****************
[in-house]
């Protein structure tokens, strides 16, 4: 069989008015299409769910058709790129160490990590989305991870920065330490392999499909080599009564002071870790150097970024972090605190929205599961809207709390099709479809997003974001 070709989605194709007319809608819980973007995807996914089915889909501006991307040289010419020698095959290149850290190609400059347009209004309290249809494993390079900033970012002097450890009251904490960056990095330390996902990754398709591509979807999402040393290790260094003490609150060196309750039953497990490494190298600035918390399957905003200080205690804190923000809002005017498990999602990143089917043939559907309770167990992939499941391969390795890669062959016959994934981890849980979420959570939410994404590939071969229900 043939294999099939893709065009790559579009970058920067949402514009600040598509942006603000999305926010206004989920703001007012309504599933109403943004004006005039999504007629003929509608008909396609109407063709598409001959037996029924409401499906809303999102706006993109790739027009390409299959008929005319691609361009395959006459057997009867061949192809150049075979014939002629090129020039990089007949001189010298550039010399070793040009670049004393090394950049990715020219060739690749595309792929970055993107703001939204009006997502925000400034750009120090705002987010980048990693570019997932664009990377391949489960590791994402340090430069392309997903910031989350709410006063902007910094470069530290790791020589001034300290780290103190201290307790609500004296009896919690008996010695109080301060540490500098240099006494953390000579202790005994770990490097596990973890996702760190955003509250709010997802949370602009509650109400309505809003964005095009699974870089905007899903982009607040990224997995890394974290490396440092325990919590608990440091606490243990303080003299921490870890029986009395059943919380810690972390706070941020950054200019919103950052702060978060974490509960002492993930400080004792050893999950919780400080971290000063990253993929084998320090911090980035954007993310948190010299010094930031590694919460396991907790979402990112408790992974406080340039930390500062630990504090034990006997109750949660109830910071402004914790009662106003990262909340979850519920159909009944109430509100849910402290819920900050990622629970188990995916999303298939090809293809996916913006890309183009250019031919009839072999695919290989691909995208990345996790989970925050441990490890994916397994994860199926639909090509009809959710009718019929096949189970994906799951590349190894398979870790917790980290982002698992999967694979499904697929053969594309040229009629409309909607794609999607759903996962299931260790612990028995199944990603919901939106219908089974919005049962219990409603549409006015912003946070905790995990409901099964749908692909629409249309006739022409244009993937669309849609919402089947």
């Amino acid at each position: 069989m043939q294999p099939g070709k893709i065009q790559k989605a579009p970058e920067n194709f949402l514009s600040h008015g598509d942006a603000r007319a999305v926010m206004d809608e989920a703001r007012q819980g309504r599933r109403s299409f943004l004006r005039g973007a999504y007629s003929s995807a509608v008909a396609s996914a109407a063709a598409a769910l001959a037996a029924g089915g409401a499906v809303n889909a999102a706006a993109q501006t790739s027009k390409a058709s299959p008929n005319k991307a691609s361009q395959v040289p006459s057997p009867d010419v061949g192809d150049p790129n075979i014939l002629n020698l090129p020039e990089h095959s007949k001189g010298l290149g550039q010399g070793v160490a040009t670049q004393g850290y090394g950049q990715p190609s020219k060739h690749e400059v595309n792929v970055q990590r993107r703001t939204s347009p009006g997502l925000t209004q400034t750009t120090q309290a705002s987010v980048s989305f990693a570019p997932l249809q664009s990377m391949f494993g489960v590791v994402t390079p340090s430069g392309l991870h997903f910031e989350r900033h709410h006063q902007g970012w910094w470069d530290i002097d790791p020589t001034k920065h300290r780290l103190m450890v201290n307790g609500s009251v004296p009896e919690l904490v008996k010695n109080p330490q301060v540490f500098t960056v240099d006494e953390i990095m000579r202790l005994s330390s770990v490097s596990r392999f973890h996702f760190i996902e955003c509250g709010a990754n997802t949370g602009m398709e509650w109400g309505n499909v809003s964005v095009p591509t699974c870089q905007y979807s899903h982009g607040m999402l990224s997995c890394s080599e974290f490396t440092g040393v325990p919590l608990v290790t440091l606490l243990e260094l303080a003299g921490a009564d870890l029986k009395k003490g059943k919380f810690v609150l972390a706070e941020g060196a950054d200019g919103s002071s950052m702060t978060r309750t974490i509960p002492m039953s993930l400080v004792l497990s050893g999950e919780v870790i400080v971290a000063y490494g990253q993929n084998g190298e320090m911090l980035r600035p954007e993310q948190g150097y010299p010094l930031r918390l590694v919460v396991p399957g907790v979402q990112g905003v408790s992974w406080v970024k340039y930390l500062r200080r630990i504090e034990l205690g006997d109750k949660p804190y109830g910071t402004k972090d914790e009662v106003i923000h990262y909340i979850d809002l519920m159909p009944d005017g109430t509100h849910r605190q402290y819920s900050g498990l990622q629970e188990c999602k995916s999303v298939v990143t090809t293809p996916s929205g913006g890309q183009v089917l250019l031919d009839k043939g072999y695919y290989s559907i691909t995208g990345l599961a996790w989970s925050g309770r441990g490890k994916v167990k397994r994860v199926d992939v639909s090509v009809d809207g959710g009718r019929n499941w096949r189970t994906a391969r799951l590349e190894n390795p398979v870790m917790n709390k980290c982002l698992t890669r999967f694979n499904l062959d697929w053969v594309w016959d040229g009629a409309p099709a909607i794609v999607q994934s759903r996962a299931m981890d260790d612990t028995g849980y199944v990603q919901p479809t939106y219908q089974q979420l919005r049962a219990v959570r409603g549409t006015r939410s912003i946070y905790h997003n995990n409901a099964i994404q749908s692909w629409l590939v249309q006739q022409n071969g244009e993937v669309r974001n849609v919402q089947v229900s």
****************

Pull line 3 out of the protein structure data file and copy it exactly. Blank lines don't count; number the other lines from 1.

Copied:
């Amino acid at each position: 069989m043939q294999p099939g070709k893709i065009q790559k989605a579009p970058e920067n194709f949402l514009s600040h008015g598509d942006a603000r007319a999305v926010m206004d809608e989920a703001r007012q819980g309504r599933r109403s299409f943004l004006r005039g973007a999504y007629s003929s995807a509608v008909a396609s996914a109407a063709a598409a769910l001959a037996a029924g089915g409401a499906v809303n889909a999102a706006a993109q501006t790739s027009k390409a058709s299959p008929n005319k991307a691609s361009q395959v040289p006459s057997p009867d010419v061949g192809d150049p790129n075979i014939l002629n020698l090129p020039e990089h095959s007949k001189g010298l290149g550039q010399g070793v160490a040009t670049q004393g850290y090394g950049q990715p190609s020219k060739h690749e400059v595309n792929v970055q990590r993107r703001t939204s347009p009006g997502l925000t209004q400034t750009t120090q309290a705002s987010v980048s989305f990693a570019p997932l249809q664009s990377m391949f494993g489960v590791v994402t390079p340090s430069g392309l991870h997903f910031e989350r900033h709410h006063q902007g970012w910094w470069d530290i002097d790791p020589t001034k920065h300290r780290l103190m450890v201290n307790g609500s009251v004296p009896e919690l904490v008996k010695n109080p330490q301060v540490f500098t960056v240099d006494e953390i990095m000579r202790l005994s330390s770990v490097s596990r392999f973890h996702f760190i996902e955003c509250g709010a990754n997802t949370g602009m398709e509650w109400g309505n499909v809003s964005v095009p591509t699974c870089q905007y979807s899903h982009g607040m999402l990224s997995c890394s080599e974290f490396t440092g040393v325990p919590l608990v290790t440091l606490l243990e260094l303080a003299g921490a009564d870890l029986k009395k003490g059943k919380f810690v609150l972390a706070e941020g060196a950054d200019g919103s002071s950052m702060t978060r309750t974490i509960p002492m039953s993930l400080v004792l497990s050893g999950e919780v870790i400080v971290a000063y490494g990253q993929n084998g190298e320090m911090l980035r600035p954007e993310q948190g150097y010299p010094l930031r918390l590694v919460v396991p399957g907790v979402q990112g905003v408790s992974w406080v970024k340039y930390l500062r200080r630990i504090e034990l205690g006997d109750k949660p804190y109830g910071t402004k972090d914790e009662v106003i923000h990262y909340i979850d809002l519920m159909p009944d005017g109430t509100h849910r605190q402290y819920s900050g498990l990622q629970e188990c999602k995916s999303v298939v990143t090809t293809p996916s929205g913006g890309q183009v089917l250019l031919d009839k043939g072999y695919y290989s559907i691909t995208g990345l599961a996790w989970s925050g309770r441990g490890k994916v167990k397994r994860v199926d992939v639909s090509v009809d809207g959710g009718r019929n499941w096949r189970t994906a391969r799951l590349e190894n390795p398979v870790m917790n709390k980290c982002l698992t890669r999967f694979n499904l062959d697929w053969v594309w016959d040229g009629a409309p099709a909607i794609v999607q994934s759903r996962a299931m981890d260790d612990t028995g849980y199944v990603q919901p479809t939106y219908q089974q979420l919005r049962a219990v959570r409603g549409t006015r939410s912003i946070y905790h997003n995990n409901a099964i994404q749908s692909w629409l590939v249309q006739q022409n071969g244009e993937v669309r974001n849609v919402q089947v229900s």